Recent Reading: River of Stars by Guy Gavriel Kay

I knew RIVER OF STARS would be broad-scale and epic. But I was in the mood for something like that, after reading one or two short, fluffy books.

I also knew it would be really, really well-written and beautiful. Again, I was in the mood for that.

But I didn’t realize it would be a tragedy.


RIVER OF STARS is set in a land and era inspired by the Song Dynasty of China. Those of you who know one Chinese dynasty from another would no doubt have realized that RIVER OF STARS was going to be a tragedy. Me, I just know that there were a lot of Chinese dynasties, but I don’t know their order or main events, so I didn’t realize this.

Despite the beauty of the writing and the story’s excellent, sympathetic protagonists, I was forced to maintain an emotional distance through the whole novel, because the story of a great nation brought down by barbarians, unnecessarily, because of the sheer vanity and unbelievable incompetence of its leaders was just painful to read about. Kay does not do grimdark, so fortunately the reader is spared intimate, detailed descriptions of the pillage and destruction. But still.

I know that from time to time in the real world a great nation really does just step over the edge of a cliff, apparently voluntarily, and plummet down into ruins and flames. I know that the utter incompetence and vanity and greed and blind commitment to unbelievable stupidity of those at the top can shove a great nation right over the edge, even if the great mass of people are trying to claw their way back up. It happens. I know that. But it is still painful to watch those events unfolding. And to see that at the end, the new Emperor is just as bad as the old — ruled by fear, ready to throw his own people to the wolves and betray the one man who saved what’s left of the Kitai Empire . . . really. It’s painful.

I would gladly nominate RIVER OF STARS for 2013 awards. It is a brilliant novel. But I will also give it away, because there is no real chance I will ever want to re-read it.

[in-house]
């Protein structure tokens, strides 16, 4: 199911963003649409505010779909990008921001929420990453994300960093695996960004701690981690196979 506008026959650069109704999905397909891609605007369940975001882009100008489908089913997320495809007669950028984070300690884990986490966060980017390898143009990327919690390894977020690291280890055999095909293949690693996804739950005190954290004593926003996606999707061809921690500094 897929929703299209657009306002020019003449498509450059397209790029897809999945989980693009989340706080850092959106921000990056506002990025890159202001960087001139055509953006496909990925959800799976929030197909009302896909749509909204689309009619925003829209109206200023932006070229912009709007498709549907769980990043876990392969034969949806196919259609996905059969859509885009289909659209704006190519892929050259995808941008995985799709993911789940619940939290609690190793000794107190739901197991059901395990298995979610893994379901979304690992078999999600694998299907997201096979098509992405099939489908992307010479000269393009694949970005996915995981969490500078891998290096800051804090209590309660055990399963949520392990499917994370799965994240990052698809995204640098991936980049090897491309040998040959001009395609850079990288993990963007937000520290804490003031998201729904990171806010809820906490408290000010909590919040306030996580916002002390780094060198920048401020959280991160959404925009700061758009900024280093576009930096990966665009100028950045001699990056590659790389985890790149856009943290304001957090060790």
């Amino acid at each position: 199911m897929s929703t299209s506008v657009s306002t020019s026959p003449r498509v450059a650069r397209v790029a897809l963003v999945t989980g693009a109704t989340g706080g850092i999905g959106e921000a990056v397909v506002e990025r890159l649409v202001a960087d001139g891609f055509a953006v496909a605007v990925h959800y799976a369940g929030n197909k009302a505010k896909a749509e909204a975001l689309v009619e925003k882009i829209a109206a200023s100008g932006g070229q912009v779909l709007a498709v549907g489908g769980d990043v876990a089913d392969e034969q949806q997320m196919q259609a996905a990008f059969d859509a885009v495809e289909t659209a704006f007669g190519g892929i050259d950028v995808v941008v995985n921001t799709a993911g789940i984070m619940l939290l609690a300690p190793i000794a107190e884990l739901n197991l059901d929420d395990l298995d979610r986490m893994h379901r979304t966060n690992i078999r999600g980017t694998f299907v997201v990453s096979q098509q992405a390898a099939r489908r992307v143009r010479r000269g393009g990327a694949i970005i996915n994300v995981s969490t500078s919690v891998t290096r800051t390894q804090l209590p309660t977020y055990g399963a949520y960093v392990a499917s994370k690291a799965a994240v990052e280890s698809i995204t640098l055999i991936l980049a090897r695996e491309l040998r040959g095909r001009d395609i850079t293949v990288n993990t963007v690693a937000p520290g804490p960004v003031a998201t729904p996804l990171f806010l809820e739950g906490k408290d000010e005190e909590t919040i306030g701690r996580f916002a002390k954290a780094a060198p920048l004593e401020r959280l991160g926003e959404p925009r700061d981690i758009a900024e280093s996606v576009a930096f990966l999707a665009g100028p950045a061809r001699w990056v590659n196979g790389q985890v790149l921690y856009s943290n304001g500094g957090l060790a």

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6 thoughts on “Recent Reading: River of Stars by Guy Gavriel Kay”

  1. Eeep! Now I am very glad I didn’t manage to get into this one and set it aside. Not at all what I could take at the moment (or possibly ever??). Under Heaven was a bit heavy at points, but there was ultimately SOME hope to it.

  2. Yes, it wasn’t as though UNDER HEAVEN was perky and cheerful, exactly, but it was basically fine. You can close the book with a feeling that things have more or less worked out acceptably for the protagonists and for Kitai.

    The protagonists in RIVER OF STARS do survive . . . probably . . . I think . . . but even that is ambiguous. The nobility of the gesture Ren Daiyan makes at the end is important. Still, the ruin of Kitai is not very ambiguous at all, though one can see hope for the future, I guess.

    Plus I have a special revulsion for Emperors who deliberately betray their own people — not that failing the nation through horrific incompetence is much better.

    Anyway! Yeah, not my favorite, even though it IS beautiful, too.

  3. The ambiguous ending was my least favourite part of the novel. I felt that Ren’s self-sacrifice was the only fitting ending. Throwing in a “or maybe they lived happily ever after” option reduced the impact of the book for me.

  4. Cheryl, I didn’t think of it that way at the time, but I think you’re right. The loyal-unto-death statement *was* lessened by that ambiguity.

  5. IMO the ambiguity was foreshadowed by a lot of foreshadowing along the lines of ‘the shaman saw this boy would be great’ and then the boy gets killed that night. That’s the one that sticks in my memory but there were quite a few other bits along the same lines. That all will be ambiguous and prophecy can’t be counted on.

    I think the author was working on the limits of extraordinary people. They can’t make intelligent, wise rulers out of culturally blinded cowardly men. UNDER HEAVEN gave us an extraordinary man whose mere presence and existence shifts the powers, and who never wanted to do so. RIVER gives us one who has to move them to succeed and they refuse to be moved.

    I also noticed that Ren is sure, but we never get a numinous event confirming his surety. The fox spirit accepts what he says, but doesn’t seem to know. Ambiguity again.

    That said, I’d have preferred a clear death for Ren, too. It would have been cathartic.

  6. Elaine, yes, “tries to move powers and they won’t be moved.” This may be the only prophecy I’ve ever seen in fiction that didn’t come true.

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